What is the impact of Brexit likely to be for Turkish nationals benefiting from the Ankara Agreement?

The Ankara Agreement enables Turkish nationals to enjoy a number of advantages in terms of emigration to EU countries.

Turkish nationals already in the UK, are likely to see little difference once Brexit takes place, with or without a deal, and the Ankara Agreement no longer applies to the UK. There will however be implications for Turkish nationals seeking to move to the UK post Brexit.

Background

The ‘Ankara Agreement’, as it is commonly referred to, was signed in 1963 between the Republic of Turkey and the European Economic Community (EEC). The Agreement was designed to encourage Turkey to become a Member State of the EEC by promoting economic relations.

Various “incentives” were included to help ease the entry of Turkish nationals to move to Member States to carry out economic activities. Although the Ankara Agreement was signed in 1963, it applied to the then Member States, and equally to new Member States who joined the EEC. The Ankara Agreement was therefore applicable to the UK, when the UK became a Member State in 1973.

What are the Effects of the Agreement and what are some of the Benefits?

The Ankara Agreement and subsequent agreements contain “standstill clauses.” This means that the then 1973 and 1980 UK rules continue to apply today to ‘Turkish Businesspersons’ and ‘Turkish Workers’ respectively. 

  • The UK immigration authorities cannot apply stricter rules to Turkish nationals than those which were in existence in 1973 and 1980, under the then existing visa categories. 

However, if a Turkish national made a UK visa application outside the scope of the Ankara Agreement, they would then be subject to the same UK visa rules which apply to nationals of other countries such as; Australia, China, and the USA, which have been and are subject to fairly regular change.

Examples

Turkish nationals could have applied for the former Tier 1 (Entrepreneur) visa but would have needed up to £200,000 initial capital; whereas a visa application under the ‘Turkish Businessperson’ category only requires "sufficient funds".

Alternatively, Turkish nationals could apply for a visa under the new Start-up/Innovator visa categories (introduced on 29 March 2019), but would require ‘support’ from an endorsing body - there is, again, no such requirement for this in the 1973 rules, which continue to apply today to the Turkish Businessperson visa category.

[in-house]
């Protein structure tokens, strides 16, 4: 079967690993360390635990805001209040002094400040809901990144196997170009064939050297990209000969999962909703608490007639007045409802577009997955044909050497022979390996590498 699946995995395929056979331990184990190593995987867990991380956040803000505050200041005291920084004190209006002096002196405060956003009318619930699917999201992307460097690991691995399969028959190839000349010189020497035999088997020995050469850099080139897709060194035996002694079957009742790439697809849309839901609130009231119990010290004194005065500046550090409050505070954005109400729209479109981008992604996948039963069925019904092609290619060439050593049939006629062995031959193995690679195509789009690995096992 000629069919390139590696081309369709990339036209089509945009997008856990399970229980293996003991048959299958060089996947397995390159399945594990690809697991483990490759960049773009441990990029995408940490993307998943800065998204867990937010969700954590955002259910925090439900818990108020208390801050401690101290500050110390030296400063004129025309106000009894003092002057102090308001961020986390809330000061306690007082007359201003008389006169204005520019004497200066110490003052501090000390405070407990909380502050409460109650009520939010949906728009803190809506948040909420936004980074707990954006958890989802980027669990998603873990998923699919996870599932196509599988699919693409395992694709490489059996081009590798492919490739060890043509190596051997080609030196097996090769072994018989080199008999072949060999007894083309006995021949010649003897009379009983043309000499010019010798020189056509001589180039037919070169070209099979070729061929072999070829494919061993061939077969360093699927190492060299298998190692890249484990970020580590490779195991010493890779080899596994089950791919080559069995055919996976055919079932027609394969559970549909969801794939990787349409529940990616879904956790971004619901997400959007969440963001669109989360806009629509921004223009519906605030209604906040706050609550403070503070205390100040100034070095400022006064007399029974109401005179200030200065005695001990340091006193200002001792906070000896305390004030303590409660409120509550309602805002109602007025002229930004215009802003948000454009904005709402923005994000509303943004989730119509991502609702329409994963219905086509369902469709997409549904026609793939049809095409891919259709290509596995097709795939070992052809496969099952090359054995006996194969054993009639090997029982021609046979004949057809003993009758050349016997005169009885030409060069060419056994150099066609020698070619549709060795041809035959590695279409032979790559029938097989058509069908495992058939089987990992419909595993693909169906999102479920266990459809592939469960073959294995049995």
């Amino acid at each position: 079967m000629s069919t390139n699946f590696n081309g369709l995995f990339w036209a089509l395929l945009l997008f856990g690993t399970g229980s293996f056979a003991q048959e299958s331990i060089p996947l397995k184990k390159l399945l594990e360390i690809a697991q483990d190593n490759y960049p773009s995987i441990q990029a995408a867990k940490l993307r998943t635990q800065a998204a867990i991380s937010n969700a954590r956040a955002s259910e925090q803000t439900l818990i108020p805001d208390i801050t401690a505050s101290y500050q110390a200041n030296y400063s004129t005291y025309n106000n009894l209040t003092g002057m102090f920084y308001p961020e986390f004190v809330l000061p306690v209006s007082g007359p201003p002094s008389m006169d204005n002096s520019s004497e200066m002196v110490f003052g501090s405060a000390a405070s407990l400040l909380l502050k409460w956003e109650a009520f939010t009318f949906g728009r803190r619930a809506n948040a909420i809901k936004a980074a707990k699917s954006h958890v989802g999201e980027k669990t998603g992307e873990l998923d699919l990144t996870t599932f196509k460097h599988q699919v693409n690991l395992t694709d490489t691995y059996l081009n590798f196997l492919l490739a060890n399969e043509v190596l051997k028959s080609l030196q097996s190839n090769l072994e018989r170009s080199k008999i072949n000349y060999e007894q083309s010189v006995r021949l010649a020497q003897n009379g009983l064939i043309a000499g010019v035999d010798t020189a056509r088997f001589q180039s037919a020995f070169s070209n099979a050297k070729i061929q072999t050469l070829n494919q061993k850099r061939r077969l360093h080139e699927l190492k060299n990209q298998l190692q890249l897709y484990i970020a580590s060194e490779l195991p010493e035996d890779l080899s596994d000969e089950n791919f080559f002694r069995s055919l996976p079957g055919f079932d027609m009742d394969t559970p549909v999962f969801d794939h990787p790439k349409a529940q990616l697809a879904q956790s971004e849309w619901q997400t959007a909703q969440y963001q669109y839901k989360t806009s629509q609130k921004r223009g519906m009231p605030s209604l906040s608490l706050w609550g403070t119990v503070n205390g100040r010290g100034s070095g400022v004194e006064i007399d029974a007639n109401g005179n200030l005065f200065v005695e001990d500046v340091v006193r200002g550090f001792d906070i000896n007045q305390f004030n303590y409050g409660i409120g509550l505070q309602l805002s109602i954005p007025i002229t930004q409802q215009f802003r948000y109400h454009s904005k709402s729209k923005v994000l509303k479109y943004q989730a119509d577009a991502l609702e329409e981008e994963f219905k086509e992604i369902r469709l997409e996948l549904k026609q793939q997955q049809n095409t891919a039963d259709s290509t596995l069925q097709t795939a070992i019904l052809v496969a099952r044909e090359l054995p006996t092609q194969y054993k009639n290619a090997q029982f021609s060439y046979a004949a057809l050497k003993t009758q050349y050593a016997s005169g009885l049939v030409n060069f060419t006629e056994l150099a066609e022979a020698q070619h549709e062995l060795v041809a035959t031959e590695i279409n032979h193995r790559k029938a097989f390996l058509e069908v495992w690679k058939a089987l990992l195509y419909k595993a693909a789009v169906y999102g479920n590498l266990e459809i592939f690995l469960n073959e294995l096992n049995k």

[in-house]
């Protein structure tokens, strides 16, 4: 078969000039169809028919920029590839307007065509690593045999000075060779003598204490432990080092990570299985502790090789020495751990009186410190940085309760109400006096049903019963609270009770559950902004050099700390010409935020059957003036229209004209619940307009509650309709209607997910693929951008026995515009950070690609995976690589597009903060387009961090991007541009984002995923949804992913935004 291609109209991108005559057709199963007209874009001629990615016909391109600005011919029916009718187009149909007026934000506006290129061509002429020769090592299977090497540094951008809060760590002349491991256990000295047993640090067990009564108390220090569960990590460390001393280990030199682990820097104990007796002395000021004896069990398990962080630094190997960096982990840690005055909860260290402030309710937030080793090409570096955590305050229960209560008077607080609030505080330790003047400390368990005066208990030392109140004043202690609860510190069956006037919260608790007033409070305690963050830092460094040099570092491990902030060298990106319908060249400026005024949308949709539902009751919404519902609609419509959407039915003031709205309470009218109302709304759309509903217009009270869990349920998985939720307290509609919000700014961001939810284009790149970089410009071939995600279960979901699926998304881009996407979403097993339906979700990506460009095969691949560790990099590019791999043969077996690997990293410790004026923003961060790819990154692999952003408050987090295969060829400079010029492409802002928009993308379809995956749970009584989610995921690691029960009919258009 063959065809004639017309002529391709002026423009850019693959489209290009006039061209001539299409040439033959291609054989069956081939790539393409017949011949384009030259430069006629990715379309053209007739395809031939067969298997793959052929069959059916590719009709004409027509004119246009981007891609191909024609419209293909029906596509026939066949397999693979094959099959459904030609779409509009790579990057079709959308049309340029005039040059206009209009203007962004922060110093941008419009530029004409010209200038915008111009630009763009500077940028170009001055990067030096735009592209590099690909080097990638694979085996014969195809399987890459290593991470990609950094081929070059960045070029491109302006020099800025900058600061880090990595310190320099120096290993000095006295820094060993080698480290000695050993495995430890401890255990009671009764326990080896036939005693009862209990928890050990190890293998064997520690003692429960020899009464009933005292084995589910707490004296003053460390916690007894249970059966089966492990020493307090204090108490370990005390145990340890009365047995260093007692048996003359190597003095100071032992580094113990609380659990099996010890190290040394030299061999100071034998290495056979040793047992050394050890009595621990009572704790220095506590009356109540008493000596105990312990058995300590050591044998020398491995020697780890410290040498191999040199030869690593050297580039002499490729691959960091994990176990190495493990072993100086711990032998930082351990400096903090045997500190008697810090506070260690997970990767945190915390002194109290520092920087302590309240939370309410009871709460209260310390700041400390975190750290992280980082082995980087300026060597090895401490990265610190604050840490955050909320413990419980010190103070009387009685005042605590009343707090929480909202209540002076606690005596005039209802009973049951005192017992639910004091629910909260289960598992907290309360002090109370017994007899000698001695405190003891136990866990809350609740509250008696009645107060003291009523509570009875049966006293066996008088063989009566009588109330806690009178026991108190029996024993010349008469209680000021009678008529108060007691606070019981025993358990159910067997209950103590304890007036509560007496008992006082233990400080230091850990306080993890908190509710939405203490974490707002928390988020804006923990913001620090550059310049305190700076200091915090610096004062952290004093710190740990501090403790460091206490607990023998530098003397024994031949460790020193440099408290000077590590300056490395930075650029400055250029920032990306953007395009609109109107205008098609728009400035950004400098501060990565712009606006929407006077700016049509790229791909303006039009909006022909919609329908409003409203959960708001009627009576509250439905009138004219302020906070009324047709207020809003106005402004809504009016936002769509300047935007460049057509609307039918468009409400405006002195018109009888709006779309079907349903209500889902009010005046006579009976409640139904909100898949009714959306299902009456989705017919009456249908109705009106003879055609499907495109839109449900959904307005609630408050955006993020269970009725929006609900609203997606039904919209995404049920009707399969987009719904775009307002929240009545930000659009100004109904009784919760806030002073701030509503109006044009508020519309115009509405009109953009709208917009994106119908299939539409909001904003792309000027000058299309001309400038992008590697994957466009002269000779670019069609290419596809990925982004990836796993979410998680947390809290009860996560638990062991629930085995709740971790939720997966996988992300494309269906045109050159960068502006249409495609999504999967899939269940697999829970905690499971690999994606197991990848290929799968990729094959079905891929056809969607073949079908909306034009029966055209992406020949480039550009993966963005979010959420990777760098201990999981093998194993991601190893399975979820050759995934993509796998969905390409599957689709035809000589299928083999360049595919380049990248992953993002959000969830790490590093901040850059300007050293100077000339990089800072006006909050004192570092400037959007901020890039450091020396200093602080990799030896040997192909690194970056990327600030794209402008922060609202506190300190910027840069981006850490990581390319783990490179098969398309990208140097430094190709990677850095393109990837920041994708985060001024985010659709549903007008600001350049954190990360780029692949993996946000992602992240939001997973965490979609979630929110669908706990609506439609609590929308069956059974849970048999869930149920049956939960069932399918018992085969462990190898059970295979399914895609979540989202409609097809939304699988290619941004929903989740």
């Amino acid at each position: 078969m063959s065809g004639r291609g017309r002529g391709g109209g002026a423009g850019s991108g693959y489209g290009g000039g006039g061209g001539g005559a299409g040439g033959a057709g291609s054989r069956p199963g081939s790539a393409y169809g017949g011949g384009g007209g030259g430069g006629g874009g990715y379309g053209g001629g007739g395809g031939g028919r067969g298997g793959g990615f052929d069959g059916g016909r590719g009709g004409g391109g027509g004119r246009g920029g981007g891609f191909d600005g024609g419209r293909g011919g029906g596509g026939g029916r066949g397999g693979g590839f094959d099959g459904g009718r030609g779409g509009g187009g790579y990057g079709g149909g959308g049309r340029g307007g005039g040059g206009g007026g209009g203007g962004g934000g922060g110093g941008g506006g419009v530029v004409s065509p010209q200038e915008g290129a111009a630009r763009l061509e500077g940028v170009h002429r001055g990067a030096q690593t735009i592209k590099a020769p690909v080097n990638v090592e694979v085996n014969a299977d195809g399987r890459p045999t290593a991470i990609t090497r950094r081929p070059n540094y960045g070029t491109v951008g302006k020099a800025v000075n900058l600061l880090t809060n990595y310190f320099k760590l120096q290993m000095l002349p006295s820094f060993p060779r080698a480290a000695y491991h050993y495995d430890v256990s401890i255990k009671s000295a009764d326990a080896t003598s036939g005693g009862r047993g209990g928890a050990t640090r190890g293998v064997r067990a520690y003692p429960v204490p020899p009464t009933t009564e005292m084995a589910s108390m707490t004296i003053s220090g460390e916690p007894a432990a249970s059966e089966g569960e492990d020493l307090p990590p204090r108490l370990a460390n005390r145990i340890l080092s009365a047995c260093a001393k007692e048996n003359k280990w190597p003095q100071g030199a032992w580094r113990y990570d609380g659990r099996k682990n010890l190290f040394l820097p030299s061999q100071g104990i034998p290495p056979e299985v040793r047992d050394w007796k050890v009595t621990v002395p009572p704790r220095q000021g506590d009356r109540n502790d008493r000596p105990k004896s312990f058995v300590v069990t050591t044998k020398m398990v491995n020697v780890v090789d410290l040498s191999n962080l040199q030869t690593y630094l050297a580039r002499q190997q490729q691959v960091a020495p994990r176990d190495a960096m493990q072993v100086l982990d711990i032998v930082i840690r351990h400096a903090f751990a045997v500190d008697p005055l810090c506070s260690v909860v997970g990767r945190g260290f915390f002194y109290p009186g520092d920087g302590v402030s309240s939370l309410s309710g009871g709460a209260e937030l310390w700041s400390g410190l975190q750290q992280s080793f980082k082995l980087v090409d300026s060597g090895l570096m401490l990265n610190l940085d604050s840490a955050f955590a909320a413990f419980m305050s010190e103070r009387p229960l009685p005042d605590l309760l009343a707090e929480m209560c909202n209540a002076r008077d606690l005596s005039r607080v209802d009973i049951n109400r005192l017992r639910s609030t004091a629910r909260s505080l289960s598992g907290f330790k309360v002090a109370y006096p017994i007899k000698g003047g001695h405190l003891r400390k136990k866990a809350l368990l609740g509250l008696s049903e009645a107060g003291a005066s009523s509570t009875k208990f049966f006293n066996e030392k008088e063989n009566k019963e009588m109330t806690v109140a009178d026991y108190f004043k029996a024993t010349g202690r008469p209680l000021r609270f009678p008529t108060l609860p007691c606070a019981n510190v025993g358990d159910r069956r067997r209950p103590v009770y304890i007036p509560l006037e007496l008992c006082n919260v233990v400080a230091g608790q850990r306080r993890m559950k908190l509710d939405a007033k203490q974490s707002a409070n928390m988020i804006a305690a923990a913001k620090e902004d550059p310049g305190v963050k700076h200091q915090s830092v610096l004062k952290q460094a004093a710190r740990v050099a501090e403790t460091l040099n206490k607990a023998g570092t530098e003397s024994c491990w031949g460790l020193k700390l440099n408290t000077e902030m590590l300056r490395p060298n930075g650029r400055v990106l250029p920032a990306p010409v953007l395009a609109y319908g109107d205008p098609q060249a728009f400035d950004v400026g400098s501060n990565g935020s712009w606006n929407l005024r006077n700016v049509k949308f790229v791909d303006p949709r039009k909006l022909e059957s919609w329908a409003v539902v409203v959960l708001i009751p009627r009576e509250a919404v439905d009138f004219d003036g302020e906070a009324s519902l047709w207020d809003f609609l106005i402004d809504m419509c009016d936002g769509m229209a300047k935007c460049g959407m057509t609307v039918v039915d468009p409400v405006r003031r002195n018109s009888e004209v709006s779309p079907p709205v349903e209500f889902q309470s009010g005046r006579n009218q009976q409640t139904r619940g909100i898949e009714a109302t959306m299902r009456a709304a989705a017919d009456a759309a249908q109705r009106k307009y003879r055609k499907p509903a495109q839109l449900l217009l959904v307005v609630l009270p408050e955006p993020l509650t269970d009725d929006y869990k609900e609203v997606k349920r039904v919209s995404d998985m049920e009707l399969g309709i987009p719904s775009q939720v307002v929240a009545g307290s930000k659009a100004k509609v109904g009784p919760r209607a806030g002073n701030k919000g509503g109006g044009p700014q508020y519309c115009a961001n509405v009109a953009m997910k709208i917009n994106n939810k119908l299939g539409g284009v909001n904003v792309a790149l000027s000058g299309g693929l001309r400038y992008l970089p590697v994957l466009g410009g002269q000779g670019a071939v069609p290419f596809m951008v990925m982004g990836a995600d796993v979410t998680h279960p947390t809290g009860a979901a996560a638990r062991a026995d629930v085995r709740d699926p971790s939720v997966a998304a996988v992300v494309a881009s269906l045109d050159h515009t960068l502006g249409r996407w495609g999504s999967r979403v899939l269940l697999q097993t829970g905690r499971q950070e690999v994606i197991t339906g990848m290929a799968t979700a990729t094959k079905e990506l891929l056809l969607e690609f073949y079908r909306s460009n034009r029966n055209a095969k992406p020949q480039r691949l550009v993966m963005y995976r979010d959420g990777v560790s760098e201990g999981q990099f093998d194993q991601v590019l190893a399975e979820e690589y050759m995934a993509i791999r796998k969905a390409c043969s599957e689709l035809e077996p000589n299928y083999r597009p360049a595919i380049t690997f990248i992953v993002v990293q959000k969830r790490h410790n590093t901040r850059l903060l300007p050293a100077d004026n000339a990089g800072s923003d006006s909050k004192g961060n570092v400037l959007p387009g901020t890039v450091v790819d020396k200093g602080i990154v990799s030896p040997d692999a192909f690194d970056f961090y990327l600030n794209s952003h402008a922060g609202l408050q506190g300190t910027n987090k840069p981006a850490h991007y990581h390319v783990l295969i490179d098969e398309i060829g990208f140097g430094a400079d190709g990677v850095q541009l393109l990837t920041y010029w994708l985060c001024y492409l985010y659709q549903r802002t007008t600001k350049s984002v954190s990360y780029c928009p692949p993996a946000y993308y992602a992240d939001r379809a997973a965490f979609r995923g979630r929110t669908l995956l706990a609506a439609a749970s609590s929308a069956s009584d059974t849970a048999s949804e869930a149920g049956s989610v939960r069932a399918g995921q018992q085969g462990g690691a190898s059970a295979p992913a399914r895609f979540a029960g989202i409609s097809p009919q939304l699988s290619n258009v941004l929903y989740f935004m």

Clarification by the Courts

Although stricter rules cannot be introduced by the UK immigration authorities, certain aspects of the Ankara Agreement have been clarified, by the courts, over the years.

These include the ability for Turkish nationals, who have lived in the UK under the Turkish Businessperson or Turkish Worker visa categories, being able to apply for settlement (indefinite leave to remain) in the UK, once they have lived in the UK for 5 years. This is as long as they meet all of the other requirements such as demonstrating sufficient knowledge of the English language and about life in the UK.

Will there be an Impact on the Ankara Agreement due to Brexit?

Once the UK leaves the EU (the successor to the EEC), the Ankara Agreement will cease to have effect in the UK. The exact arrangement will depend on whether the UK leaves the EU with or without a deal. However, the UK government “will seek to replicate the effect of the ECAA arrangements for the resident Turkish population”.

In other words, Turkish nationals already in the UK on one of the appropriate visas under the Ankara Agreement will likely see little difference once the Ankara Agreement no longer applies to the UK; but those who wish to come to the UK will likely need to apply for appropriate immigration permissions such as under the Start-up/Innovator/ Tier 2 (General) work visa categories.

Additional Information

Dixcart Legal can assist with UK business and personal immigration. If you have any questions about this article or require immigration assistance, please feel free to contact Vincent Chung: vincent.chung@dixcartlegal.com.

 

Published: 30 September 2019

Article Sections: Immigration

Archives: 2019 | September


The data contained within this document is for general information only. No responsibility can be accepted for inaccuracies. Readers are also advised that the law and practice may change from time to time. This document is provided for information purposes only and does not constitute legal advice. Professional legal advice should be obtained before taking or refraining from any action as a result of the contents of this document.